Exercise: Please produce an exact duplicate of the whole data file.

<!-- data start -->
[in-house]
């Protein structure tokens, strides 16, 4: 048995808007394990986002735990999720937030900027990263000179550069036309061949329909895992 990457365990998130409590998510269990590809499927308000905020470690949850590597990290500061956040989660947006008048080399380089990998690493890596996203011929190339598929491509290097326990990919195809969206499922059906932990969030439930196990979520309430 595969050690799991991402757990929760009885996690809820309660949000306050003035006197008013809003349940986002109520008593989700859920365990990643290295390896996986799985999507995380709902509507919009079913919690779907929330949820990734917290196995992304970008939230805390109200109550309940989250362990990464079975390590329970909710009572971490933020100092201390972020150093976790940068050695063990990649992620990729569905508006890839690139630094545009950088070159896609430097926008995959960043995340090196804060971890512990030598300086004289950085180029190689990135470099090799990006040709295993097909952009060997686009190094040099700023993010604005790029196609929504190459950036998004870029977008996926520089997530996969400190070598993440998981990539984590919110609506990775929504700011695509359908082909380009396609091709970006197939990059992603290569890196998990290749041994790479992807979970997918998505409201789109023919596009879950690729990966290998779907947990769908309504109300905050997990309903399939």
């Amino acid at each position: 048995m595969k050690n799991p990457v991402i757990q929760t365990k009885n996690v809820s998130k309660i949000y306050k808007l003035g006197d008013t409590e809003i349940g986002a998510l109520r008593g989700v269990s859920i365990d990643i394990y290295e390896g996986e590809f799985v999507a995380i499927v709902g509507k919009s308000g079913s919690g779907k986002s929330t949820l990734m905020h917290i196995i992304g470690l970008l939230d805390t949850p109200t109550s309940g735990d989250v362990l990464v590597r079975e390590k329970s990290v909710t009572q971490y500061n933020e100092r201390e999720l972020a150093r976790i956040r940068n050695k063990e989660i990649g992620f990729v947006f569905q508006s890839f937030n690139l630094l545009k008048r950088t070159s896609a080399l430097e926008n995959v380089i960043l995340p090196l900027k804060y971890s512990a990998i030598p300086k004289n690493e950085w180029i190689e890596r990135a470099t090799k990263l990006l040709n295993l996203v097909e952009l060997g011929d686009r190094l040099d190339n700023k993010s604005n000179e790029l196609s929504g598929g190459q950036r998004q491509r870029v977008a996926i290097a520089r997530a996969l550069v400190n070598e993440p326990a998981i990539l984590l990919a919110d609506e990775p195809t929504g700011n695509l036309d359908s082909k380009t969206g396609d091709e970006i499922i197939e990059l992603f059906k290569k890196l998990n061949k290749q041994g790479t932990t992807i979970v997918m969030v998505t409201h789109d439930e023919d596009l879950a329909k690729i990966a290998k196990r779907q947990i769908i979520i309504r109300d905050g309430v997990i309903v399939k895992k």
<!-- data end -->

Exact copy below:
[in-house]
């Protein structure tokens, strides 16, 4: 048995808007394990986002735990999720937030900027990263000179550069036309061949329909895992 990457365990998130409590998510269990590809499927308000905020470690949850590597990290500061956040989660947006008048080399380089990998690493890596996203011929190339598929491509290097326990990919195809969206499922059906932990969030439930196990979520309430 595969050690799991991402757990929760009885996690809820309660949000306050003035006197008013809003349940986002109520008593989700859920365990990643290295390896996986799985999507995380709902509507919009079913919690779907929330949820990734917290196995992304970008939230805390109200109550309940989250362990990464079975390590329970909710009572971490933020100092201390972020150093976790940068050695063990990649992620990729569905508006890839690139630094545009950088070159896609430097926008995959960043995340090196804060971890512990030598300086004289950085180029190689990135470099090799990006040709295993097909952009060997686009190094040099700023993010604005790029196609929504190459950036998004870029977008996926520089997530996969400190070598993440998981990539984590919110609506990775929504700011695509359908082909380009396609091709970006197939990059992603290569890196998990290749041994790479992807979970997918998505409201789109023919596009879950690729990966290998779907947990769908309504109300905050997990309903399939």
């Amino acid at each position: 048995m595969k050690n799991p990457v991402i757990q929760t365990k009885n996690v809820s998130k309660i949000y306050k808007l003035g006197d008013t409590e809003i349940g986002a998510l109520r008593g989700v269990s859920i365990d990643i394990y290295e390896g996986e590809f799985v999507a995380i499927v709902g509507k919009s308000g079913s919690g779907k986002s929330t949820l990734m905020h917290i196995i992304g470690l970008l939230d805390t949850p109200t109550s309940g735990d989250v362990l990464v590597r079975e390590k329970s990290v909710t009572q971490y500061n933020e100092r201390e999720l972020a150093r976790i956040r940068n050695k063990e989660i990649g992620f990729v947006f569905q508006s890839f937030n690139l630094l545009k008048r950088t070159s896609a080399l430097e926008n995959v380089i960043l995340p090196l900027k804060y971890s512990a990998i030598p300086k004289n690493e950085w180029i190689e890596r990135a470099t090799k990263l990006l040709n295993l996203v097909e952009l060997g011929d686009r190094l040099d190339n700023k993010s604005n000179e790029l196609s929504g598929g190459q950036r998004q491509r870029v977008a996926i290097a520089r997530a996969l550069v400190n070598e993440p326990a998981i990539l984590l990919a919110d609506e990775p195809t929504g700011n695509l036309d359908s082909k380009t969206g396609d091709e970006i499922i197939e990059l992603f059906k290569k890196l998990n061949k290749q041994g790479t932990t992807i979970v997918m969030v998505t409201h789109d439930e023919d596009l879950a329909k690729i990966a290998k196990r779907q947990i769908i979520i309504r109300d905050g309430v997990i309903v399939k895992k």